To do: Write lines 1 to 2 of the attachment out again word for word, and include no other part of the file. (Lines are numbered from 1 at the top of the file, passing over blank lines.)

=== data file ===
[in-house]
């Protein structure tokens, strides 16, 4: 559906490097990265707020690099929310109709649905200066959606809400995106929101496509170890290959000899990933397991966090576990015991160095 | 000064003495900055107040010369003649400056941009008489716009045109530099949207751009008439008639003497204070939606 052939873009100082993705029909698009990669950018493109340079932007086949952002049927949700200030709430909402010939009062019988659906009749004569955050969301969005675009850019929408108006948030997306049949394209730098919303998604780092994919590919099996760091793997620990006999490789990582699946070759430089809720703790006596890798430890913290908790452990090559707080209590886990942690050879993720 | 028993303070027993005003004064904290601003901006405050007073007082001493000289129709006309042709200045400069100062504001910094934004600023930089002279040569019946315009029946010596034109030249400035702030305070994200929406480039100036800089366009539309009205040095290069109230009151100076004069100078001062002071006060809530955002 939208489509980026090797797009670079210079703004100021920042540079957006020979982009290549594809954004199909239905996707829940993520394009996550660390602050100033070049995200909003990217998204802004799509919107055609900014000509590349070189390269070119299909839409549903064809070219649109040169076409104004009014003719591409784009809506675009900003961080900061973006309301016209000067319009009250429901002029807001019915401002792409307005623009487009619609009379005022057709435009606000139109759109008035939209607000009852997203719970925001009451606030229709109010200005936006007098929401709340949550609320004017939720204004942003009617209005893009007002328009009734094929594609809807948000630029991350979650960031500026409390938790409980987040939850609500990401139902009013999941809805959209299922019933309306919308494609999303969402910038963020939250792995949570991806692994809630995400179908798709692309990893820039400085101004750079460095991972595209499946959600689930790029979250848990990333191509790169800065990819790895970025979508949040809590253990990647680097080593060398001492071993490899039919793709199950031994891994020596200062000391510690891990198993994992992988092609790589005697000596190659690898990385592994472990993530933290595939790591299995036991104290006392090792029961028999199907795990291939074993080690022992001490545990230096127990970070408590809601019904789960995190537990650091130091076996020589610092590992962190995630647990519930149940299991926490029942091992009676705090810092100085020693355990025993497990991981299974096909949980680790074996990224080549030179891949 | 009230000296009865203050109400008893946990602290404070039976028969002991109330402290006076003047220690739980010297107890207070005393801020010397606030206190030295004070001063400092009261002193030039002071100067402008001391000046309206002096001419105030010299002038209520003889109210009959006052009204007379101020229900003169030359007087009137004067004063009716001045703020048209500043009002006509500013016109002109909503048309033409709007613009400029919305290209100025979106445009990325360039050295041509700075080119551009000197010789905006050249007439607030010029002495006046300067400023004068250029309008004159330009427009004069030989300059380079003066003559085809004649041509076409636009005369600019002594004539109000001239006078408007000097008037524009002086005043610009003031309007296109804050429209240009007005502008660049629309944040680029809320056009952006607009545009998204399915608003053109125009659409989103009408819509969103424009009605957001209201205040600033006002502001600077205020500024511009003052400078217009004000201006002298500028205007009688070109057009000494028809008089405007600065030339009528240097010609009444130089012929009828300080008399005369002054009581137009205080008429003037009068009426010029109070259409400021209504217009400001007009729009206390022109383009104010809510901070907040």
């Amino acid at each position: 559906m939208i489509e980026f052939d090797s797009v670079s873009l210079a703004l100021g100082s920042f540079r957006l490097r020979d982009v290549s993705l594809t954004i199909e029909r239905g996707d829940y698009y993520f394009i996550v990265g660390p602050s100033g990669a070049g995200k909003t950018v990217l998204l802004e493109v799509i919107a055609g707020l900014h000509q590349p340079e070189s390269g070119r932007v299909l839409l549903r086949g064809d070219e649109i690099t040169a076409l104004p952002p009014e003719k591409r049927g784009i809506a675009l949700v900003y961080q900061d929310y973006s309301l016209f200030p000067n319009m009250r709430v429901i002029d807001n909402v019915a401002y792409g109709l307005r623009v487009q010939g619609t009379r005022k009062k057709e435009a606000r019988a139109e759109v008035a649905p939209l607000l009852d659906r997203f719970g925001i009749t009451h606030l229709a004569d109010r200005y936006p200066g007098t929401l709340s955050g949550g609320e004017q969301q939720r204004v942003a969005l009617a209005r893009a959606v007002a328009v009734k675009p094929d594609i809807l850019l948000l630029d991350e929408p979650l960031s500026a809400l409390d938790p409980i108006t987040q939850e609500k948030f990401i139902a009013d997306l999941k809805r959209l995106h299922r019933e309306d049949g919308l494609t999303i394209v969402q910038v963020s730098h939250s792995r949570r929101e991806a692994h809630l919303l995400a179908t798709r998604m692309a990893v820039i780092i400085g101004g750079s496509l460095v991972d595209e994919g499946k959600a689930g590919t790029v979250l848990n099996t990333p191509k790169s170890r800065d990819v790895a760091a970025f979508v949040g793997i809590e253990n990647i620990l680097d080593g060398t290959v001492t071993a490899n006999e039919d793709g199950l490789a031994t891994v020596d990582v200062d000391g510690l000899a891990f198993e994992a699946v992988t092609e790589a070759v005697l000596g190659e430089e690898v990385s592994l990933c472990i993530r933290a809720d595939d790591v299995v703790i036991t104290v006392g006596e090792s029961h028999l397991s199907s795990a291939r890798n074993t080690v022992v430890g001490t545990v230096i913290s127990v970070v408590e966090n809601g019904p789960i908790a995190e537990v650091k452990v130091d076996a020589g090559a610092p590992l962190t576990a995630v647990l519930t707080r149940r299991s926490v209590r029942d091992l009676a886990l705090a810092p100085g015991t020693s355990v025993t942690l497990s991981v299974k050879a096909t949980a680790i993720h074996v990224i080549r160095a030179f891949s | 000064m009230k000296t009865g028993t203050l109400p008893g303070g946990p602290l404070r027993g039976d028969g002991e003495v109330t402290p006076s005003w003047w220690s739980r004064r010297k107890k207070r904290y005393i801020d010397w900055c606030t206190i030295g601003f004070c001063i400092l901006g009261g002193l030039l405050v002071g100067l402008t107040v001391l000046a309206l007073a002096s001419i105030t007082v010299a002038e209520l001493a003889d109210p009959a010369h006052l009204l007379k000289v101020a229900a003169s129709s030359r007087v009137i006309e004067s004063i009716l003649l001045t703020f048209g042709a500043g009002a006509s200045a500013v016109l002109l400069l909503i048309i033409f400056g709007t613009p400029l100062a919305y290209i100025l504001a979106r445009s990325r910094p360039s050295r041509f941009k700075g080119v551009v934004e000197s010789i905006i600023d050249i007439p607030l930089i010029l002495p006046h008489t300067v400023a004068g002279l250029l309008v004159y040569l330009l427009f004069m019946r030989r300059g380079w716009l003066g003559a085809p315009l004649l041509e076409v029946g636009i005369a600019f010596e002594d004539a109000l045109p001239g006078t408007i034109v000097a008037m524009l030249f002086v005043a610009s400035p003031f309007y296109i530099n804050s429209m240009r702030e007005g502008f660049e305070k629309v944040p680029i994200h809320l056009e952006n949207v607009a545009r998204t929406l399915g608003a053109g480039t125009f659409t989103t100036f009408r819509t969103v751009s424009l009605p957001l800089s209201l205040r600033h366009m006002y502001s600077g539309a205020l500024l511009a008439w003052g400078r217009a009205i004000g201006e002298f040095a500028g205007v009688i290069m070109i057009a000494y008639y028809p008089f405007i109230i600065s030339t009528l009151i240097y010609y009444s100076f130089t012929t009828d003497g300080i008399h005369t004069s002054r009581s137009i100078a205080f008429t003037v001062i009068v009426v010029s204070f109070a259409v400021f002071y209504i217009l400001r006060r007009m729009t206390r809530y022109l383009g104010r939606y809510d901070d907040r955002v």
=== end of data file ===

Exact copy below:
[in-house]
């Protein structure tokens, strides 16, 4: 559906490097990265707020690099929310109709649905200066959606809400995106929101496509170890290959000899990933397991966090576990015991160095 | 000064003495900055107040010369003649400056941009008489716009045109530099949207751009008439008639003497204070939606 052939873009100082993705029909698009990669950018493109340079932007086949952002049927949700200030709430909402010939009062019988659906009749004569955050969301969005675009850019929408108006948030997306049949394209730098919303998604780092994919590919099996760091793997620990006999490789990582699946070759430089809720703790006596890798430890913290908790452990090559707080209590886990942690050879993720 | 028993303070027993005003004064904290601003901006405050007073007082001493000289129709006309042709200045400069100062504001910094934004600023930089002279040569019946315009029946010596034109030249400035702030305070994200929406480039100036800089366009539309009205040095290069109230009151100076004069100078001062002071006060809530955002 939208489509980026090797797009670079210079703004100021920042540079957006020979982009290549594809954004199909239905996707829940993520394009996550660390602050100033070049995200909003990217998204802004799509919107055609900014000509590349070189390269070119299909839409549903064809070219649109040169076409104004009014003719591409784009809506675009900003961080900061973006309301016209000067319009009250429901002029807001019915401002792409307005623009487009619609009379005022057709435009606000139109759109008035939209607000009852997203719970925001009451606030229709109010200005936006007098929401709340949550609320004017939720204004942003009617209005893009007002328009009734094929594609809807948000630029991350979650960031500026409390938790409980987040939850609500990401139902009013999941809805959209299922019933309306919308494609999303969402910038963020939250792995949570991806692994809630995400179908798709692309990893820039400085101004750079460095991972595209499946959600689930790029979250848990990333191509790169800065990819790895970025979508949040809590253990990647680097080593060398001492071993490899039919793709199950031994891994020596200062000391510690891990198993994992992988092609790589005697000596190659690898990385592994472990993530933290595939790591299995036991104290006392090792029961028999199907795990291939074993080690022992001490545990230096127990970070408590809601019904789960995190537990650091130091076996020589610092590992962190995630647990519930149940299991926490029942091992009676705090810092100085020693355990025993497990991981299974096909949980680790074996990224080549030179891949 | 009230000296009865203050109400008893946990602290404070039976028969002991109330402290006076003047220690739980010297107890207070005393801020010397606030206190030295004070001063400092009261002193030039002071100067402008001391000046309206002096001419105030010299002038209520003889109210009959006052009204007379101020229900003169030359007087009137004067004063009716001045703020048209500043009002006509500013016109002109909503048309033409709007613009400029919305290209100025979106445009990325360039050295041509700075080119551009000197010789905006050249007439607030010029002495006046300067400023004068250029309008004159330009427009004069030989300059380079003066003559085809004649041509076409636009005369600019002594004539109000001239006078408007000097008037524009002086005043610009003031309007296109804050429209240009007005502008660049629309944040680029809320056009952006607009545009998204399915608003053109125009659409989103009408819509969103424009009605957001209201205040600033006002502001600077205020500024511009003052400078217009004000201006002298500028205007009688070109057009000494028809008089405007600065030339009528240097010609009444130089012929009828300080008399005369002054009581137009205080008429003037009068009426010029109070259409400021209504217009400001007009729009206390022109383009104010809510901070907040």